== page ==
This blog has become a space for me to occasionally vent and, I’m not gonna lie, I kinda love it. Between bursts of nutrition advice, I like the opportunity to review, sort, and categorize my stream of consciousness as I go through the business of a horse business. It’s very much similar to why I stack the dishes in a hyper-organized way before washing them. My husband makes fun of me for the way that I separate dirty dishes into kitchenware types, consolidate them into piles, and then wait. Somehow the work of organizing those dishes makes the initiation of actually washing them seem more approachable. Writing is like that- it’s cleansing.
Today, I am going to vent a little about a raw experience on social media- Facebook. I can now sadly say that I have been caught up and carried away by a tantalizingly terrible battle of wills on Facebook. When I was going through it, it was heady. The thread of comments that piled up behind my post made my heartbeat quicken and my thoughts to be flooded. It was a 12 hour adrenaline rush, and I’ve been thinking about the the emotions that spilled from that rush ever since.
So, what happened? I was aggressively chastised for selling access to a YouTube video about horse health rather than make the video public. Is there anything wrong or unlawful with this? God, no! I can do whatever I want with my business property, but some people thought it was appropriate to call me a horrible person for keeping this video from them. I want to be very clear that I am not apologizing for trying to run a business and sell education, but I am curious why selling equine nutrition and health information access is considered taboo. I think there are three reasons.
Free Nutrition & Health Advice?
First off, I’d like to explore the cultural norm of free equine nutrition and health advice and our acceptance of the inherent bias. I’ve worked in the equine nutrition industry for my entire career- nearly 15 years- and in that time span, I can count on one hand, the number of independent equine nutritionists with graduate degrees in nutrition that do not represent and work for a feed, forage or supplement company. There's a reason that there are so few of us, and I think a big one is the ubiquity of free advice. MOST nutrition and health advice comes from our veterinarians (no you don't pay them to ask about nutrition), farriers, feed store employees, trainers, and friends. The MAJOR place we get free advice is from feed and supplement companies that want to sell us stuff- representatives, constant marketing ads and Dr. Google.
So, for some, it comes at an affront that one should have to PAY for such advice without regard for source bias. At the same time spending hundreds of not thousands of dollars a year on clinics, horse shows, body work and supplements we aren’t sure really work. Feed and supplement companies tell us what we WANT to believe- that 1-2 scoops of this or that will change your horse's life. Ok, that could be true for a few horses sometimes, but not all horses all the time. Veterinarians and farriers don't study nutrition every day of the week. Feed store employees are often short term and educated by feed/supplement companies. Most nutrition and health advice comes from people with relatively small nutrition tool boxes. My favorite saying is, "when all you have is a hammer, all problems look like nails." You get what you pay or don't pay for, but this is the norm and we accept that norm. I believe that the cultural acceptance of free, but biased nutrition and health advice gave people the illusion that they "deserved" access to my video.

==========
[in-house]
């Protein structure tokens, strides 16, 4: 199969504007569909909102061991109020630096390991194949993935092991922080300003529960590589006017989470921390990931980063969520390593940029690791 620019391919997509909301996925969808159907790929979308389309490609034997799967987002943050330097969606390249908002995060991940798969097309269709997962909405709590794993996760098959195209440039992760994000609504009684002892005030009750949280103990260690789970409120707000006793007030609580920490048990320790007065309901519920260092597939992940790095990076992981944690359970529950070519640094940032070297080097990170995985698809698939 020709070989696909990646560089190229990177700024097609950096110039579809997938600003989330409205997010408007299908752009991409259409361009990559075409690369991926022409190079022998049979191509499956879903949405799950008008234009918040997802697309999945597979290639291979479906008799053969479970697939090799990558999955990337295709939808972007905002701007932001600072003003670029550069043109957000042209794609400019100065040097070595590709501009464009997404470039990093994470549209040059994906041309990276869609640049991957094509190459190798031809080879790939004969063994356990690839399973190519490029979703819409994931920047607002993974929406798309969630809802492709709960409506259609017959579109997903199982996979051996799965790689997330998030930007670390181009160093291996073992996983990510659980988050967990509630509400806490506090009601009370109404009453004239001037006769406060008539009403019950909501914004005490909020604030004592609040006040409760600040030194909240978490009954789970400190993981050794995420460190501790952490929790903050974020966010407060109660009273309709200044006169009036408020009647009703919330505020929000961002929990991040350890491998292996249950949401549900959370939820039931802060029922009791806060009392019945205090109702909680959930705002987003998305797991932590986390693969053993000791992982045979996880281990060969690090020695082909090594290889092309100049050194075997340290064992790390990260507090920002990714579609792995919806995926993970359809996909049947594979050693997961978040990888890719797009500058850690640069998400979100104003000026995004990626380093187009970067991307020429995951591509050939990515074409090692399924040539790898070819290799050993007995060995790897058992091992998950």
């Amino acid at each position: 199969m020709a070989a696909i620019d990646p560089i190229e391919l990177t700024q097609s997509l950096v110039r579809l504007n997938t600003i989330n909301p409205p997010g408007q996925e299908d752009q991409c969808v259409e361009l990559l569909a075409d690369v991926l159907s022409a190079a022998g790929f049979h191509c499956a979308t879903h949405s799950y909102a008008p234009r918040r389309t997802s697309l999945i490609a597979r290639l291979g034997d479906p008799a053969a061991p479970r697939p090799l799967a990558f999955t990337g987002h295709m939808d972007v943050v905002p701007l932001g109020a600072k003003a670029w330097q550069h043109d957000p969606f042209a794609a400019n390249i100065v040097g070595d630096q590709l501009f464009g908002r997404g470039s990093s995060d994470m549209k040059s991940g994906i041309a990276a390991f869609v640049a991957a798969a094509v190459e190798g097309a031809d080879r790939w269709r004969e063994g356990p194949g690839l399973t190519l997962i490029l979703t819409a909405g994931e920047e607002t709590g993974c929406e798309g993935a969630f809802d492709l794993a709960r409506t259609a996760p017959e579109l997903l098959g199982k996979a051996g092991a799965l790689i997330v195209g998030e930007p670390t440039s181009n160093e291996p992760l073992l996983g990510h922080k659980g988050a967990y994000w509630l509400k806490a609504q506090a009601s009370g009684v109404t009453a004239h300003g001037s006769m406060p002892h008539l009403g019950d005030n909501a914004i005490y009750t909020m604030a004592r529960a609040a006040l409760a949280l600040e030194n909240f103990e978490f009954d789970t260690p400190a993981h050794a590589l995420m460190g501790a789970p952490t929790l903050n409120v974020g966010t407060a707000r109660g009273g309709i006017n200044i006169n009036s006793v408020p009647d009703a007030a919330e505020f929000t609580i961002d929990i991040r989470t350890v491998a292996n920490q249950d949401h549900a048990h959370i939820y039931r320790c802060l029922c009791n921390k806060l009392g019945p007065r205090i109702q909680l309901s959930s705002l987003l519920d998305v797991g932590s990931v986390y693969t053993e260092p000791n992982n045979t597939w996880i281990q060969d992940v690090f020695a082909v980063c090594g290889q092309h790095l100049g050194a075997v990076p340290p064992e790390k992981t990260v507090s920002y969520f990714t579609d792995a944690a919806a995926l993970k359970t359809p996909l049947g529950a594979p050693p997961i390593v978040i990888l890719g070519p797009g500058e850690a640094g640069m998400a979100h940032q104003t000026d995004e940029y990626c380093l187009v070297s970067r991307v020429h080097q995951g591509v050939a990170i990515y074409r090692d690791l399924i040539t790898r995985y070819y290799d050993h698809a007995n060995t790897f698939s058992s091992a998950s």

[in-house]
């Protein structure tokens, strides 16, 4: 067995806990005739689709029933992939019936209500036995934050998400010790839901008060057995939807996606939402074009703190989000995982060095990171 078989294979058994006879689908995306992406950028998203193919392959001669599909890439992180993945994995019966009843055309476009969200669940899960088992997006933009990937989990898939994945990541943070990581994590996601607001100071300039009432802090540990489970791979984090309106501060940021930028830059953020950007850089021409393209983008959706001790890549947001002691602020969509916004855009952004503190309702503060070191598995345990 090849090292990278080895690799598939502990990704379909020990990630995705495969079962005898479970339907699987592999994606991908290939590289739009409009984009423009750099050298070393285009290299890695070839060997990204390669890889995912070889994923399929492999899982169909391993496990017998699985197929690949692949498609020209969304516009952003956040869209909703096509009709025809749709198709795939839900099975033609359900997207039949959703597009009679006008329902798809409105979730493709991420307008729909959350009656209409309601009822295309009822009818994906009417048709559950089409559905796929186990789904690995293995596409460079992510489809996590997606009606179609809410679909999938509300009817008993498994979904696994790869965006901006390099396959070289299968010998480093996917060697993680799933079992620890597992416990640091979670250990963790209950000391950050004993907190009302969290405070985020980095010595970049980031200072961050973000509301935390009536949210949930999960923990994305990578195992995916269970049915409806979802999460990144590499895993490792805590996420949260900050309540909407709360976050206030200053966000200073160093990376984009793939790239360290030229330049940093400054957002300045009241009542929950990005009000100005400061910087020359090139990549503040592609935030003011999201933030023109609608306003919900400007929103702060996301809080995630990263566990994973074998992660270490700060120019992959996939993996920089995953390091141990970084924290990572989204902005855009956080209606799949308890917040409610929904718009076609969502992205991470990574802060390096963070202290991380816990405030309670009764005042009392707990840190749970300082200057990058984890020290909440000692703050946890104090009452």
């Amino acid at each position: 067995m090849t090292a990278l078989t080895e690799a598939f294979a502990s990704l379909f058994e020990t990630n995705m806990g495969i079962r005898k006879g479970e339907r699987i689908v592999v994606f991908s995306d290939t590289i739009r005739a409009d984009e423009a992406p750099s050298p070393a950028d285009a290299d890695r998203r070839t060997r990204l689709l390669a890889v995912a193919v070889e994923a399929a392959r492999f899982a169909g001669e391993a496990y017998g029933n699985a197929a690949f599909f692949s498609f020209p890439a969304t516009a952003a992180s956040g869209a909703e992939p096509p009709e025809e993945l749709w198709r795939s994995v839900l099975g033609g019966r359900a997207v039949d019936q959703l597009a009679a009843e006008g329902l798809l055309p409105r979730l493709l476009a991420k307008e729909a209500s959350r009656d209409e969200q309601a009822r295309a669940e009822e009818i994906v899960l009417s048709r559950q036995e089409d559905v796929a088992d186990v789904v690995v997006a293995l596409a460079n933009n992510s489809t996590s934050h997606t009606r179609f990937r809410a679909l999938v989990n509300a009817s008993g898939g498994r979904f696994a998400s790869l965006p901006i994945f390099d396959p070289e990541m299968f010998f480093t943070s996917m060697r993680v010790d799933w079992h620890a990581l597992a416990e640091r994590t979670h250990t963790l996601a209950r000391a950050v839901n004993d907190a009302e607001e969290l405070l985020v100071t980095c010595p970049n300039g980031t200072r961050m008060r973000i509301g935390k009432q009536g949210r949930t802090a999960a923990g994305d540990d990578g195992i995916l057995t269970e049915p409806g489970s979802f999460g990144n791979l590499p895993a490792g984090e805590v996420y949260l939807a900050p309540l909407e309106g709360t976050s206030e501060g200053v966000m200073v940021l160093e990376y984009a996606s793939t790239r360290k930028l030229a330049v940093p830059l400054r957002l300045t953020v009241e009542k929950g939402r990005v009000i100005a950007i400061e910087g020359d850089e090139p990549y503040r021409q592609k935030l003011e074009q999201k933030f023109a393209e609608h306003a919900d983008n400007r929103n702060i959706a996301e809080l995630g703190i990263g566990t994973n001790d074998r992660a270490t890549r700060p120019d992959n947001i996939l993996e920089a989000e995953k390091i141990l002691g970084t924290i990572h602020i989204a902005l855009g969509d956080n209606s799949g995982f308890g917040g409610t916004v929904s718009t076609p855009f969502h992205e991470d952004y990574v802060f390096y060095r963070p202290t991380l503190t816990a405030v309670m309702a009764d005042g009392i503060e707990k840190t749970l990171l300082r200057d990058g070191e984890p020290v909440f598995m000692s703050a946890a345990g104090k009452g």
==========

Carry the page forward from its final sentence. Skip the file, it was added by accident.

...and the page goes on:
Are Women Allowed to Get Rich?
Ironically, I had just listened to a podcast called “Ask Unladylike: Money Therapy” where the hosts interview a financial advisor named Helen Ngo.[ CLICK HERE for episode link.] Mrs. Ngo specializes in women clients, and she had some interesting insights to share about women's relationship to money versus men. One thing that stuck out for me was a cultural phenomenon of distain for women who want to be financially successful. Women have a tendency to consider the social outcomes of financial decisions. In general, we don't like to talk about getting rich! You're probably uncomfortable reading about this idea right now. I'm obviously NOT going to get rich in the business of selling equine nutrition education (something I haven’t mentioned yet is that the proceeds from this event went to LSU not me at all!), but the idea is interesting! Was this a tiny fraction of the insults thrown at me on social media?
Loss Aversion is Powerful
At the end of the day, I think the psychology can be boiled down to loss aversion. Sociologists and economics understand the power of loss aversion- a phenomenon where a real or potential loss is perceived by individuals as psychologically or emotionally more severe than an equivalent gain. In my situation people were asked to pay $15 BEFORE the live event for access to high quality education = a gain. Some people took advantage of this and some chose not to. After the event, a recording was inappropriately shared on social media. I put the kibosh on the free sharing and people went mad = a loss! They were soooo upset by something they choose NOT to participate in and didn't know they had access to for 24 hours. This is a perfect example of pain felt when we realize we lost something we never had in the first place!
Oh Facebook. I love to hate it, and I also I feel like my business can’t live without it. According to my phone, I think that I must spend about 3-4 hours per day on it all combined; scrolling, searching, commenting, and connecting. What I did wrong in this situation was spend too much time on Facebook! Have I learned a valuable lesson? YES- keep doing what you're doing and do not be ashamed of your success. High quality equine nutrition information from unbiased sources is very, VERY useful to horse owners including myself and it's worth paying for.